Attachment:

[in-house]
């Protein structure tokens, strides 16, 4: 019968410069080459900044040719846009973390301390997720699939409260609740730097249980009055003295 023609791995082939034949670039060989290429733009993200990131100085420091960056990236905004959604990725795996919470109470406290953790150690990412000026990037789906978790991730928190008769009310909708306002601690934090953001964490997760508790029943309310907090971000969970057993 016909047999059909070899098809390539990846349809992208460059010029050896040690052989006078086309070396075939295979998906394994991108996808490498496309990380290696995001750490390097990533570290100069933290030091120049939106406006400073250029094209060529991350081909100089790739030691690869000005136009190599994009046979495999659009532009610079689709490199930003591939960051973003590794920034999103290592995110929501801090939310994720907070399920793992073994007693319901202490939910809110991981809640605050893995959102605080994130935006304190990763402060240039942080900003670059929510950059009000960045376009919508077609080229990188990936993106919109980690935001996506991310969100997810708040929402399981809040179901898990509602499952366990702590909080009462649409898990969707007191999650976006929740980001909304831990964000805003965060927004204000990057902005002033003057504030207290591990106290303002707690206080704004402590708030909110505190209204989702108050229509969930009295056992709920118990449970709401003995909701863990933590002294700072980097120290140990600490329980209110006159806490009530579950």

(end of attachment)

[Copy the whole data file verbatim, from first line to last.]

[in-house]
């Protein structure tokens, strides 16, 4: 019968410069080459900044040719846009973390301390997720699939409260609740730097249980009055003295 023609791995082939034949670039060989290429733009993200990131100085420091960056990236905004959604990725795996919470109470406290953790150690990412000026990037789906978790991730928190008769009310909708306002601690934090953001964490997760508790029943309310907090971000969970057993 016909047999059909070899098809390539990846349809992208460059010029050896040690052989006078086309070396075939295979998906394994991108996808490498496309990380290696995001750490390097990533570290100069933290030091120049939106406006400073250029094209060529991350081909100089790739030691690869000005136009190599994009046979495999659009532009610079689709490199930003591939960051973003590794920034999103290592995110929501801090939310994720907070399920793992073994007693319901202490939910809110991981809640605050893995959102605080994130935006304190990763402060240039942080900003670059929510950059009000960045376009919508077609080229990188990936993106919109980690935001996506991310969100997810708040929402399981809040179901898990509602499952366990702590909080009462649409898990969707007191999650976006929740980001909304831990964000805003965060927004204000990057902005002033003057504030207290591990106290303002707690206080704004402590708030909110505190209204989702108050229509969930009295056992709920118990449970709401003995909701863990933590002294700072980097120290140990600490329980209110006159806490009530579950």